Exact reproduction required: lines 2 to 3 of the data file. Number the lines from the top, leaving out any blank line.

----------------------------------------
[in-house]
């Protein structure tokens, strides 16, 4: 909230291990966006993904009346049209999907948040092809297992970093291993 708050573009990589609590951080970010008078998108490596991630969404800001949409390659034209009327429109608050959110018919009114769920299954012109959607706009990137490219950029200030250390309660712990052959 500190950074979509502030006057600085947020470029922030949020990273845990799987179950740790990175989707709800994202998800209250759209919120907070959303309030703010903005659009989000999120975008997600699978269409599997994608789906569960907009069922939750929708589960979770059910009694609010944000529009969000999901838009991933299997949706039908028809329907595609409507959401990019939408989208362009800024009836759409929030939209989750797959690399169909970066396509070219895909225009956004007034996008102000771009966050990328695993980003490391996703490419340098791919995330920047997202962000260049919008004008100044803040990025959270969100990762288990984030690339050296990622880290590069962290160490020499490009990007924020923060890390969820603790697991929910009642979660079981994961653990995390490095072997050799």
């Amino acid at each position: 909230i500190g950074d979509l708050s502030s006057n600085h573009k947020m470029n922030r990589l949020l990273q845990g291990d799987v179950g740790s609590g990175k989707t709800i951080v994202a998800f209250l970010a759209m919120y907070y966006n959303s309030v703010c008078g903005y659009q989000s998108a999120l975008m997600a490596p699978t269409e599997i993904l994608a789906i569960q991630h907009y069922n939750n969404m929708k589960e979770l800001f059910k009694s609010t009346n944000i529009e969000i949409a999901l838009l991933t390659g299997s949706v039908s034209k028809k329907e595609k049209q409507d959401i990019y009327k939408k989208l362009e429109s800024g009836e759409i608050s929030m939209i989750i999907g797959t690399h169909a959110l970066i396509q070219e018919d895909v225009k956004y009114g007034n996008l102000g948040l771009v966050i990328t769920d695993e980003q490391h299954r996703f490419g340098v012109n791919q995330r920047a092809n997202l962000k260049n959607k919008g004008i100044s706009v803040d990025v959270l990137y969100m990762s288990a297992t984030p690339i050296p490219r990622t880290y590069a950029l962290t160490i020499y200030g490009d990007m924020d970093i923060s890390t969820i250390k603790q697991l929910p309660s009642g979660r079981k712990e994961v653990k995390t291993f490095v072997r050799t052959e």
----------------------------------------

């Protein structure tokens, strides 16, 4: 909230291990966006993904009346049209999907948040092809297992970093291993 708050573009990589609590951080970010008078998108490596991630969404800001949409390659034209009327429109608050959110018919009114769920299954012109959607706009990137490219950029200030250390309660712990052959 500190950074979509502030006057600085947020470029922030949020990273845990799987179950740790990175989707709800994202998800209250759209919120907070959303309030703010903005659009989000999120975008997600699978269409599997994608789906569960907009069922939750929708589960979770059910009694609010944000529009969000999901838009991933299997949706039908028809329907595609409507959401990019939408989208362009800024009836759409929030939209989750797959690399169909970066396509070219895909225009956004007034996008102000771009966050990328695993980003490391996703490419340098791919995330920047997202962000260049919008004008100044803040990025959270969100990762288990984030690339050296990622880290590069962290160490020499490009990007924020923060890390969820603790697991929910009642979660079981994961653990995390490095072997050799």
């Amino acid at each position: 909230i500190g950074d979509l708050s502030s006057n600085h573009k947020m470029n922030r990589l949020l990273q845990g291990d799987v179950g740790s609590g990175k989707t709800i951080v994202a998800f209250l970010a759209m919120y907070y966006n959303s309030v703010c008078g903005y659009q989000s998108a999120l975008m997600a490596p699978t269409e599997i993904l994608a789906i569960q991630h907009y069922n939750n969404m929708k589960e979770l800001f059910k009694s609010t009346n944000i529009e969000i949409a999901l838009l991933t390659g299997s949706v039908s034209k028809k329907e595609k049209q409507d959401i990019y009327k939408k989208l362009e429109s800024g009836e759409i608050s929030m939209i989750i999907g797959t690399h169909a959110l970066i396509q070219e018919d895909v225009k956004y009114g007034n996008l102000g948040l771009v966050i990328t769920d695993e980003q490391h299954r996703f490419g340098v012109n791919q995330r920047a092809n997202l962000k260049n959607k919008g004008i100044s706009v803040d990025v959270l990137y969100m990762s288990a297992t984030p690339i050296p490219r990622t880290y590069a950029l962290t160490i020499y200030g490009d990007m924020d970093i923060s890390t969820i250390k603790q697991l929910p309660s009642g979660r079981k712990e994961v653990k995390t291993f490095v072997r050799t052959e």